The way I look at it, homosexuals are no less people than heterosexuals, and deserve the same LEGAL rights as anyone else can get. That includes the legal right to marry in the eyes of the state. If a religion thinks homosexual marriage isn't right, they don't have to perform the ceremony and bless the union. But legally, I see no reason why they shouldn't be allowed the same things as a man & woman - tax provisions, insurance, power of attorney, hospital visitation (as family), adopting children, divorce, alimony, child support, etc. But for the State to refuse to grant them those same rights, entitlements, and responsibilities, is nothing less than discrimination IMO.
True.

I cannot see myself criticizing anyone for legislating either for or against homosexual marriage. The way I see this is: we voted for them so they can perform according to their beliefs. If they are voting for a legislation that they don't believe, then they are not worth voting for. I would never trust someone who vote for (or against) anything then recinds the position a year later.

Politicians are people, too. People only function properly when they do whatever they believe is right. So is someone believes it is right (or wrong) we don't really have the right for telling he/her to legislate otherwise.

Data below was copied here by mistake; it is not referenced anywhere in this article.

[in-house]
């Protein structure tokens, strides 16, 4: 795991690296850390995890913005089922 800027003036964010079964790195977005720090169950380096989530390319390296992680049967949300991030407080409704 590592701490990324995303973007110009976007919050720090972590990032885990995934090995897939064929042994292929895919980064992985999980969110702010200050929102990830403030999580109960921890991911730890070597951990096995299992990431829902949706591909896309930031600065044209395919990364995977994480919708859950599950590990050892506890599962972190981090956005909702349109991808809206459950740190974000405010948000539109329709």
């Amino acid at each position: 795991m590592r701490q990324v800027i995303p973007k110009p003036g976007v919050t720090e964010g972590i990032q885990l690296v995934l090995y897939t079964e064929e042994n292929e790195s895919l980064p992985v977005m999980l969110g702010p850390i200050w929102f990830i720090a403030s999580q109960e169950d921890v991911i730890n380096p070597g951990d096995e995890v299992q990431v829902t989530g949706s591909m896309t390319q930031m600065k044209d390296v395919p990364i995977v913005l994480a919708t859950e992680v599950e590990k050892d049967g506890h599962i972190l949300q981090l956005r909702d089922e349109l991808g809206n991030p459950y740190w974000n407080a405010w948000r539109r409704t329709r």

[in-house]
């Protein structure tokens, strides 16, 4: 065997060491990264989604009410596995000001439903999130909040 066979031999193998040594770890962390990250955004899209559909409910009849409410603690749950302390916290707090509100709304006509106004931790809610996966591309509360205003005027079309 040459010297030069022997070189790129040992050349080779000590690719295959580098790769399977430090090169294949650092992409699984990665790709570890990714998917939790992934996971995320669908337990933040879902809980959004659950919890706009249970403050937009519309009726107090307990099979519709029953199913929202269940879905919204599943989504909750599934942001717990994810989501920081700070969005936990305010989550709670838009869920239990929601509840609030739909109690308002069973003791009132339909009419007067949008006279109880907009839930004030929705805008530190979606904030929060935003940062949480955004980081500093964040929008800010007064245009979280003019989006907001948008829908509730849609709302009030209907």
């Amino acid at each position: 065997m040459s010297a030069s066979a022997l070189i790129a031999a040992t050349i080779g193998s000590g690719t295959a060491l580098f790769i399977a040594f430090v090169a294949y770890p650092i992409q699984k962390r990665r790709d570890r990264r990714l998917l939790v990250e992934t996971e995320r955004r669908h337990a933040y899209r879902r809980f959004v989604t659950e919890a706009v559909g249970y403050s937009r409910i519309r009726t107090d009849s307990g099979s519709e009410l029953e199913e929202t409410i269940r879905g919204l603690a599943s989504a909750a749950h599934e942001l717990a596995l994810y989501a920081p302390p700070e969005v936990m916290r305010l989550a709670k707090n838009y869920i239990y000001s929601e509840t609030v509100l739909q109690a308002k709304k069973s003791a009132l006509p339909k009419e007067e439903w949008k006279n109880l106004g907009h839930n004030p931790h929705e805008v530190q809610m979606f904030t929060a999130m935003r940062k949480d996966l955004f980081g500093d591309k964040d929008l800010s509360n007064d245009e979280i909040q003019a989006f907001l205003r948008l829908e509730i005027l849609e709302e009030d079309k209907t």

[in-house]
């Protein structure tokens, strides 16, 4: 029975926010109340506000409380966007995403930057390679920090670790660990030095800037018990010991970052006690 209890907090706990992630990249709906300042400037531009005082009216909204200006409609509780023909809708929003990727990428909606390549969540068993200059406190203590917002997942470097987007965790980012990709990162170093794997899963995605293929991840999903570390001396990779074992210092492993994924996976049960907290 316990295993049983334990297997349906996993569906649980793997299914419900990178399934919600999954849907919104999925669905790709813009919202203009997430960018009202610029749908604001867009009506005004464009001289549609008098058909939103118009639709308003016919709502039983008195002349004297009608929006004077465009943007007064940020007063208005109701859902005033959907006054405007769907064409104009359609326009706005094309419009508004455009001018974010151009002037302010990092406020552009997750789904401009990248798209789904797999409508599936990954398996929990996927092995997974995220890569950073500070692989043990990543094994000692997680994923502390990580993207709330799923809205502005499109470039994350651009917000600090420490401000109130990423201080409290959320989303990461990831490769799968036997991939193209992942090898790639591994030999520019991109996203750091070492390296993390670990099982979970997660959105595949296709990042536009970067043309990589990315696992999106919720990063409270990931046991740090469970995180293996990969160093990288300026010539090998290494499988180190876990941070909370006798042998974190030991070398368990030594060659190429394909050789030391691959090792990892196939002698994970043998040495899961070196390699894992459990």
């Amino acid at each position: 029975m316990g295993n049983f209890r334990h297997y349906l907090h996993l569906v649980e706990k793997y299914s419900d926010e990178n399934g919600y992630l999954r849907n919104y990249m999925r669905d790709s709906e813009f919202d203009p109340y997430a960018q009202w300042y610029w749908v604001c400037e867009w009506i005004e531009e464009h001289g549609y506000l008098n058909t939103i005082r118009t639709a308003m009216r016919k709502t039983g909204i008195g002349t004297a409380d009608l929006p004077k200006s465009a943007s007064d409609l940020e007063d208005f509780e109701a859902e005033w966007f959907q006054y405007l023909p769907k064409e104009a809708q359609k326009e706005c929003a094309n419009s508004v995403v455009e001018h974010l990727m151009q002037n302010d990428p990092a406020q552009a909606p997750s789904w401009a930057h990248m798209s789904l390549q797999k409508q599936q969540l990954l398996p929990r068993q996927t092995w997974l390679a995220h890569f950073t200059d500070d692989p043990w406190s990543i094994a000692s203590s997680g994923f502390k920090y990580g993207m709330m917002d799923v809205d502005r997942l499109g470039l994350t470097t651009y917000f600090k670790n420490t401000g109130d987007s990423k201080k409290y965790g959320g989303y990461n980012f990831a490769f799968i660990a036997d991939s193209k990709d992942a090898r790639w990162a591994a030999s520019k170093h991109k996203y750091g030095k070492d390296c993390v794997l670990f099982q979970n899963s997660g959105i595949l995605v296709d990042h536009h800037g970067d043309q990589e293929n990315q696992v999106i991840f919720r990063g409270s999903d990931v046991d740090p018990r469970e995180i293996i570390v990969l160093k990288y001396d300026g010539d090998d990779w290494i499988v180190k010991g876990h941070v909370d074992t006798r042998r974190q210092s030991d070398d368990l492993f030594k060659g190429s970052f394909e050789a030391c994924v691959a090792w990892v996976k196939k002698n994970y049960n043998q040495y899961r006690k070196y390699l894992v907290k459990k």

post #66 of 74
You must remember though, that one of the downfalls of democracy (and there are a few, no system of government is perfect) is that sometimes people elect someone into office who isn't necessarily acting in the best interest of the people. And sometimes people defraud the public when being "elected" into office (for an interesting story about this, read this month's Rolling Stone article on the election in Ohio).

Also, when electing officials you elect the best one for whatever reason, not necessarily because you agree with everything they do. Being elected into office is NOT a liscense to do anything you want. An elected official has been entrusted by a percentage of the people to act in the interest of all people. They should not act only in the interests of those who voted for them, as they have been elected to represent all people in their district, state, or country-- and all people includes those who are gay, those who hate their guts, etc.

What politicians often forget, but most high school government students know, is that exactly. They were elected to act on behalf of all people, not just those who voted for them, because it would be near-impossible to have a true democracy in which all people represent themselves. They are supposed to be representatives, not just going on their own beliefs. If I thought someone with whose views I absolutely disagreed would do a better job of governing by what everyone truly thinks/believes I would vote for them over someone who I totally agreed with.

In short, gay people are part of the population these politicians are supposed to be representing. And they are not doing that well at all by limiting their right to legal marriage. I totally agree with Heidi, if a church doesn't want to do a ceremony, they have every right not to. But the office at Town Hall where they should be able to obtain a marriage liscense does not have any basis that is legal-- discrimination is illegal in every other way.
Catholic churches do not have to marry couples in which one person is not Catholic, but the same couple can certainly get a marriage liscense!
post #67 of 74
Quote:
Originally Posted by Zissou'sMom